The personal image transmitted by a candidate who negotiates is better than that of one who does not negotiate, so long as this behaviour is not a deterrent for the employer because it leads to the employer no longer liking the candidate or being put off. The best negotiations originate in a shared knowledge of what is important to both parties, who overcome their ostensible differences and thus work toward the harmonisation of interests and capabilities. This involves not only or mainly the role of negotiator but also the role of fellow explorer travelling through unknown territory. It is worth investing in revamping the stereotypical model of a classic job-offer negotiation. In that sense, it is enough for the parties to put a bit of effort into replacing haggling with intelligent exploration.

It is a good idea to avoid the bias that leads negotiators to draw conclusions about the other party’s future behaviour based on their own fears or uncertainties.

First impressions leave a near-permanent mark, since the candidate uses them to glean information about how he or she will be treated during a regular workday at the company. Negative experiences are often created (inconsiderate or high-handed treatment, pressure regarding salary terms, slowness in providing information, etc.), which could have been avoided without harming in the least the company’s position in the negotiations.

Being an effective negotiator does not boil down only to knowing how to negotiate but also when to do so. In some situations, negotiating may not be the best option: for example, when the best alternative to continuing negotiations is unfavourable and obvious, or when it is much better than the best offer the other party might propose;2 when negotiating sends a message that would be misinterpreted or misunderstood by the other party; when the harm caused to the relationship by negotiating is worse than the supposed advantages and, as such, it endangers future negotiations; when the other party does not expect negotiations to continue, etc.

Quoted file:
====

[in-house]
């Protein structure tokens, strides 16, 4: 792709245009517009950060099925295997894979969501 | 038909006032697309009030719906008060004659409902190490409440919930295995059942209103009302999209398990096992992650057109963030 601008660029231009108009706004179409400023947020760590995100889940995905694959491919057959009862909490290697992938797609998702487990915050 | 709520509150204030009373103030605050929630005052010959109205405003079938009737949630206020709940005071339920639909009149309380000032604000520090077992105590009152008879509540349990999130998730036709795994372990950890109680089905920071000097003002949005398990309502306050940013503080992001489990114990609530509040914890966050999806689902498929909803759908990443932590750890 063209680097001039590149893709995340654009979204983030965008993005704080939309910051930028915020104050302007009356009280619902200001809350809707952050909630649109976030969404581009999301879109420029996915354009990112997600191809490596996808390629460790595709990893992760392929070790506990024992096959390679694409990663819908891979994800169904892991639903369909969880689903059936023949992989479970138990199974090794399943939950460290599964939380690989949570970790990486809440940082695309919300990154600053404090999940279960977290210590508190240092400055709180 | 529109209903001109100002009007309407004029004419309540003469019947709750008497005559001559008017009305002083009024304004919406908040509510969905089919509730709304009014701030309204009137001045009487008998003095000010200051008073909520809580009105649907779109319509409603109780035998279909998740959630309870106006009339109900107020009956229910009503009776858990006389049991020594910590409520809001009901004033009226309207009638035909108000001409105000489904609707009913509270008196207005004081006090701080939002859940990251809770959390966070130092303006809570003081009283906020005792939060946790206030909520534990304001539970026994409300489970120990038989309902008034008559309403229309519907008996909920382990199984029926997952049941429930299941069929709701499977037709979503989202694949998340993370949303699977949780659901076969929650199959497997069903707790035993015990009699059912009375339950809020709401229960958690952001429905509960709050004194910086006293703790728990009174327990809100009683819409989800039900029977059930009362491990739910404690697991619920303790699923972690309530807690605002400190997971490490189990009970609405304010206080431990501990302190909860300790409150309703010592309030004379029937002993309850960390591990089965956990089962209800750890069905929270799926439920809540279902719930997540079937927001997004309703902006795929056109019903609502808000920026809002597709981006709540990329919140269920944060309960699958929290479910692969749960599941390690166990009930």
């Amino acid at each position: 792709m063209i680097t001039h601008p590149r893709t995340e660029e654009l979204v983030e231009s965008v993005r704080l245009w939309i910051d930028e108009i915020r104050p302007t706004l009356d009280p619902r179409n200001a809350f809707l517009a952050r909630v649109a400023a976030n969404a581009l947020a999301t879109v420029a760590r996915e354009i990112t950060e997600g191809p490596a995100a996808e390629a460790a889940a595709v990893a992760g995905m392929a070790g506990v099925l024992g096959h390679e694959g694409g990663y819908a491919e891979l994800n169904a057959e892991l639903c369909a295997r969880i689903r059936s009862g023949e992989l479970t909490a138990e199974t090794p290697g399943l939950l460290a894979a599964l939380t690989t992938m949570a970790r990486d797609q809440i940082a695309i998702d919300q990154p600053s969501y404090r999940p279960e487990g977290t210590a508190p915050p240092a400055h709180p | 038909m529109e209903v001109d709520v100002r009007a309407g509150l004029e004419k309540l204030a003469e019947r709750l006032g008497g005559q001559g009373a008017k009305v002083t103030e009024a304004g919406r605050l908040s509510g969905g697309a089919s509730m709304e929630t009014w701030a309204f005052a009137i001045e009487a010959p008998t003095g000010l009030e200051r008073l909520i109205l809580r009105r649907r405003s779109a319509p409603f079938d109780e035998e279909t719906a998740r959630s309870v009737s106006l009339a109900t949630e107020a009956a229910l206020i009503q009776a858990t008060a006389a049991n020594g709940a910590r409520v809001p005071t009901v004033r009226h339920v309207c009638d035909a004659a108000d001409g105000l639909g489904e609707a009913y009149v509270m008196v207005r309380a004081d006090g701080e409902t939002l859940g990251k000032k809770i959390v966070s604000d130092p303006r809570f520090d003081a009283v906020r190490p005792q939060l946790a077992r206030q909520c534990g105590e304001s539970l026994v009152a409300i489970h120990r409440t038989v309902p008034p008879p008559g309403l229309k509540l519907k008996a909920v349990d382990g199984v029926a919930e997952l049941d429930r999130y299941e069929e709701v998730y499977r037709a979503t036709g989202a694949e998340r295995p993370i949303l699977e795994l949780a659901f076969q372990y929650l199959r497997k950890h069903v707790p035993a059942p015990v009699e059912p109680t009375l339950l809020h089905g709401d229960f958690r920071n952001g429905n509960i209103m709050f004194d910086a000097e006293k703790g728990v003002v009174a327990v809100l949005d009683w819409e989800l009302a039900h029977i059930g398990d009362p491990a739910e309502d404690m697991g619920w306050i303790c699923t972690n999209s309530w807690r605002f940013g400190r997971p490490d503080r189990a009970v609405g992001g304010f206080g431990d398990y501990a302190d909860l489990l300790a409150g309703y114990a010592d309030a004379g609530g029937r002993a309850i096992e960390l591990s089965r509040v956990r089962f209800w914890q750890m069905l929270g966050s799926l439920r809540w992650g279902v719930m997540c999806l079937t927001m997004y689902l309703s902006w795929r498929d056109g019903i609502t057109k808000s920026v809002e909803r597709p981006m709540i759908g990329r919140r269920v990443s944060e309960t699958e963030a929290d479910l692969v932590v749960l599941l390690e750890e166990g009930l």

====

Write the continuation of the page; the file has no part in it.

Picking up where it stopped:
Knowing when to wait  is an effective negotiating tool.

As such, sometimes it is better to accept the financial offer without any further negotiation. The idea is that, after a certain time, a more favourable atmosphere will be created for discussing improvements, which will be supported by actions that confirm the candidate’s value and by greater receptiveness on the part of the employer. Knowing when to wait is an effective negotiating tool.



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About the Authors

Guido Stein is Academic Director of the Executive MBA of Madrid, Professor at IESE Business School in the Department of Managing People in Organizations and Director of Negotiation Unit. He is partner of Inicia Corporate (M&A and Corporate Finance).

Kandarp Mehta is a PhD from IESE Business School, Barcelona. He has been with the Entrepre-neurship Department at IESE since October 2009. His research has focussed on creativity in organisations and negotiations. He frequently works as consultant with startups on issues related to Innovation and Creativity.

References

1. Thompson, Leigh, 2014, THE MIND AND HEART OF NEGOTIATOR
2. When there is no zone of possible agreement (ZOPA), the best alternative to a negotiated agreement (BATNA) should be put into play.
3. Malhotra, D., “15 Rules for Negotiating a Job Offer,” Harvard Business Review, 92(4) (April 2014), pp. 117–120.
4. Ames, D., and M. Mason, “Tandem Anchoring: Informational and Politeness Effects of Range Offers in Social Exchange,” Journal of Personality and Social Psychology, 108(2) (February 2015), pp. 254–274.